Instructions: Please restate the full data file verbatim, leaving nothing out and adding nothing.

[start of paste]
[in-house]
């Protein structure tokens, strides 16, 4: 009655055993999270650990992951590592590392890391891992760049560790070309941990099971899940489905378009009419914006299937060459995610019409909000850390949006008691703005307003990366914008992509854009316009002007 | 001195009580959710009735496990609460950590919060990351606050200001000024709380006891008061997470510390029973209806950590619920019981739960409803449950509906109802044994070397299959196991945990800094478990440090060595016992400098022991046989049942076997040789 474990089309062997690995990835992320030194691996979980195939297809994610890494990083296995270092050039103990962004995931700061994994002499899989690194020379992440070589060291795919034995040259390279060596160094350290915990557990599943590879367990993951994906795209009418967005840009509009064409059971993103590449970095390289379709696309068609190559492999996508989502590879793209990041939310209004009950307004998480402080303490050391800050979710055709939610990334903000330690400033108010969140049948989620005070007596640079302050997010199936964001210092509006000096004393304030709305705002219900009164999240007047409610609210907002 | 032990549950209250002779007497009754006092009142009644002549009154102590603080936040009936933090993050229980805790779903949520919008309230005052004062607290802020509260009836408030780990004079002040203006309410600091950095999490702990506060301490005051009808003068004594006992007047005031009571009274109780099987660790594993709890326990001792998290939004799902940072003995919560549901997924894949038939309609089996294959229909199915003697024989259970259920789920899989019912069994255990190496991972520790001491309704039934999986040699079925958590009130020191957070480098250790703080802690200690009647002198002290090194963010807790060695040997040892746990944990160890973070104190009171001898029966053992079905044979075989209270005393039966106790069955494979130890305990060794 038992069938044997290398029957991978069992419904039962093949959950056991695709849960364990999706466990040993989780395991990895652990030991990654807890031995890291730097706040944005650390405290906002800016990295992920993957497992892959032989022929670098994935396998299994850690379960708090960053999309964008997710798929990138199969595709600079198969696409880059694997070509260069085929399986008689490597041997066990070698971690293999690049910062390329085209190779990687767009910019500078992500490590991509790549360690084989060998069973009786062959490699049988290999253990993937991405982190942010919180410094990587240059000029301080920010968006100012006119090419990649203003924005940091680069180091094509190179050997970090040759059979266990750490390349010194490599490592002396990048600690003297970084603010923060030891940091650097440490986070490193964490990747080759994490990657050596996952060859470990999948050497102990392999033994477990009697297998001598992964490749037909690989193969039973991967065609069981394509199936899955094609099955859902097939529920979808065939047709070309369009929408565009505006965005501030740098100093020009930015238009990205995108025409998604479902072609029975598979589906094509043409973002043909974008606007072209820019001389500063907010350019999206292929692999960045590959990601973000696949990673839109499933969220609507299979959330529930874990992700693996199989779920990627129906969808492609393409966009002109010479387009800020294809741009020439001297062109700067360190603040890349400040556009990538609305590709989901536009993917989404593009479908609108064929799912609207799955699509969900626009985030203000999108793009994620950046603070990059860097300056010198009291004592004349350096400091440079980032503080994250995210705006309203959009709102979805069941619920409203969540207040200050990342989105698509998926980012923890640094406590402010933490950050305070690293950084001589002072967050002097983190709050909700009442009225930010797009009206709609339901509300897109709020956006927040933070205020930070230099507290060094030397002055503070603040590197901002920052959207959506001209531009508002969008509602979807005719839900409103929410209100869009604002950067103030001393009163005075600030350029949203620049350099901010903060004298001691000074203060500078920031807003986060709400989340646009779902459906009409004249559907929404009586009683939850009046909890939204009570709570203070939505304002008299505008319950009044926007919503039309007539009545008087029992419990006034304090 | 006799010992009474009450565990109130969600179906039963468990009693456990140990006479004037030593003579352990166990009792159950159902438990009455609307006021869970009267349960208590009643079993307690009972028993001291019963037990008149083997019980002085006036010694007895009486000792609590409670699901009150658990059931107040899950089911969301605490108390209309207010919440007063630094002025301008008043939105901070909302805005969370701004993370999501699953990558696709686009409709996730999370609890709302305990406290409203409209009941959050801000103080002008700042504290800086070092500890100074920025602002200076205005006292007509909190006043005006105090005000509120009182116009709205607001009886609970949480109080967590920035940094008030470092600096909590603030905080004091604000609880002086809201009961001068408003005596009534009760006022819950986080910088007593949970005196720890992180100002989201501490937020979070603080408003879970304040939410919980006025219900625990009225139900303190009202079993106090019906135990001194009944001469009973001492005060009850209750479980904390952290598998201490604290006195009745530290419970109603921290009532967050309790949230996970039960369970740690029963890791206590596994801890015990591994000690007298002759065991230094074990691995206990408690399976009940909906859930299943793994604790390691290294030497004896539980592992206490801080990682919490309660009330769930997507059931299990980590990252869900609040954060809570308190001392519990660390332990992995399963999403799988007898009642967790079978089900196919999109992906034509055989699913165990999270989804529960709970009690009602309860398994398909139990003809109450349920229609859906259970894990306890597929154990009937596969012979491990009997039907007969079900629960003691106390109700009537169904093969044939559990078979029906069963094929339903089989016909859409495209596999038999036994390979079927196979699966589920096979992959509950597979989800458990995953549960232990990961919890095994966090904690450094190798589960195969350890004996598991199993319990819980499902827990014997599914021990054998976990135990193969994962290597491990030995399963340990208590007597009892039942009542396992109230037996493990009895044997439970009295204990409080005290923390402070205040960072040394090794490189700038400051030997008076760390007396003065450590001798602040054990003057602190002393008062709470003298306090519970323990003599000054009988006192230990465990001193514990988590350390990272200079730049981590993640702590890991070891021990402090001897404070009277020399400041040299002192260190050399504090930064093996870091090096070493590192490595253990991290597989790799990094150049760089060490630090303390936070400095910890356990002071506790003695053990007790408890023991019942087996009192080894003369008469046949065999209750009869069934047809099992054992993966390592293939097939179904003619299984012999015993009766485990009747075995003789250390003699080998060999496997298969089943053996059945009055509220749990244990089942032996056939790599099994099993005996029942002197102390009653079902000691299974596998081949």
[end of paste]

[in-house]
């Protein structure tokens, strides 16, 4: 009655055993999270650990992951590592590392890391891992760049560790070309941990099971899940489905378009009419914006299937060459995610019409909000850390949006008691703005307003990366914008992509854009316009002007 | 001195009580959710009735496990609460950590919060990351606050200001000024709380006891008061997470510390029973209806950590619920019981739960409803449950509906109802044994070397299959196991945990800094478990440090060595016992400098022991046989049942076997040789 474990089309062997690995990835992320030194691996979980195939297809994610890494990083296995270092050039103990962004995931700061994994002499899989690194020379992440070589060291795919034995040259390279060596160094350290915990557990599943590879367990993951994906795209009418967005840009509009064409059971993103590449970095390289379709696309068609190559492999996508989502590879793209990041939310209004009950307004998480402080303490050391800050979710055709939610990334903000330690400033108010969140049948989620005070007596640079302050997010199936964001210092509006000096004393304030709305705002219900009164999240007047409610609210907002 | 032990549950209250002779007497009754006092009142009644002549009154102590603080936040009936933090993050229980805790779903949520919008309230005052004062607290802020509260009836408030780990004079002040203006309410600091950095999490702990506060301490005051009808003068004594006992007047005031009571009274109780099987660790594993709890326990001792998290939004799902940072003995919560549901997924894949038939309609089996294959229909199915003697024989259970259920789920899989019912069994255990190496991972520790001491309704039934999986040699079925958590009130020191957070480098250790703080802690200690009647002198002290090194963010807790060695040997040892746990944990160890973070104190009171001898029966053992079905044979075989209270005393039966106790069955494979130890305990060794 038992069938044997290398029957991978069992419904039962093949959950056991695709849960364990999706466990040993989780395991990895652990030991990654807890031995890291730097706040944005650390405290906002800016990295992920993957497992892959032989022929670098994935396998299994850690379960708090960053999309964008997710798929990138199969595709600079198969696409880059694997070509260069085929399986008689490597041997066990070698971690293999690049910062390329085209190779990687767009910019500078992500490590991509790549360690084989060998069973009786062959490699049988290999253990993937991405982190942010919180410094990587240059000029301080920010968006100012006119090419990649203003924005940091680069180091094509190179050997970090040759059979266990750490390349010194490599490592002396990048600690003297970084603010923060030891940091650097440490986070490193964490990747080759994490990657050596996952060859470990999948050497102990392999033994477990009697297998001598992964490749037909690989193969039973991967065609069981394509199936899955094609099955859902097939529920979808065939047709070309369009929408565009505006965005501030740098100093020009930015238009990205995108025409998604479902072609029975598979589906094509043409973002043909974008606007072209820019001389500063907010350019999206292929692999960045590959990601973000696949990673839109499933969220609507299979959330529930874990992700693996199989779920990627129906969808492609393409966009002109010479387009800020294809741009020439001297062109700067360190603040890349400040556009990538609305590709989901536009993917989404593009479908609108064929799912609207799955699509969900626009985030203000999108793009994620950046603070990059860097300056010198009291004592004349350096400091440079980032503080994250995210705006309203959009709102979805069941619920409203969540207040200050990342989105698509998926980012923890640094406590402010933490950050305070690293950084001589002072967050002097983190709050909700009442009225930010797009009206709609339901509300897109709020956006927040933070205020930070230099507290060094030397002055503070603040590197901002920052959207959506001209531009508002969008509602979807005719839900409103929410209100869009604002950067103030001393009163005075600030350029949203620049350099901010903060004298001691000074203060500078920031807003986060709400989340646009779902459906009409004249559907929404009586009683939850009046909890939204009570709570203070939505304002008299505008319950009044926007919503039309007539009545008087029992419990006034304090 | 006799010992009474009450565990109130969600179906039963468990009693456990140990006479004037030593003579352990166990009792159950159902438990009455609307006021869970009267349960208590009643079993307690009972028993001291019963037990008149083997019980002085006036010694007895009486000792609590409670699901009150658990059931107040899950089911969301605490108390209309207010919440007063630094002025301008008043939105901070909302805005969370701004993370999501699953990558696709686009409709996730999370609890709302305990406290409203409209009941959050801000103080002008700042504290800086070092500890100074920025602002200076205005006292007509909190006043005006105090005000509120009182116009709205607001009886609970949480109080967590920035940094008030470092600096909590603030905080004091604000609880002086809201009961001068408003005596009534009760006022819950986080910088007593949970005196720890992180100002989201501490937020979070603080408003879970304040939410919980006025219900625990009225139900303190009202079993106090019906135990001194009944001469009973001492005060009850209750479980904390952290598998201490604290006195009745530290419970109603921290009532967050309790949230996970039960369970740690029963890791206590596994801890015990591994000690007298002759065991230094074990691995206990408690399976009940909906859930299943793994604790390691290294030497004896539980592992206490801080990682919490309660009330769930997507059931299990980590990252869900609040954060809570308190001392519990660390332990992995399963999403799988007898009642967790079978089900196919999109992906034509055989699913165990999270989804529960709970009690009602309860398994398909139990003809109450349920229609859906259970894990306890597929154990009937596969012979491990009997039907007969079900629960003691106390109700009537169904093969044939559990078979029906069963094929339903089989016909859409495209596999038999036994390979079927196979699966589920096979992959509950597979989800458990995953549960232990990961919890095994966090904690450094190798589960195969350890004996598991199993319990819980499902827990014997599914021990054998976990135990193969994962290597491990030995399963340990208590007597009892039942009542396992109230037996493990009895044997439970009295204990409080005290923390402070205040960072040394090794490189700038400051030997008076760390007396003065450590001798602040054990003057602190002393008062709470003298306090519970323990003599000054009988006192230990465990001193514990988590350390990272200079730049981590993640702590890991070891021990402090001897404070009277020399400041040299002192260190050399504090930064093996870091090096070493590192490595253990991290597989790799990094150049760089060490630090303390936070400095910890356990002071506790003695053990007790408890023991019942087996009192080894003369008469046949065999209750009869069934047809099992054992993966390592293939097939179904003619299984012999015993009766485990009747075995003789250390003699080998060999496997298969089943053996059945009055509220749990244990089942032996056939790599099994099993005996029942002197102390009653079902000691299974596998081949």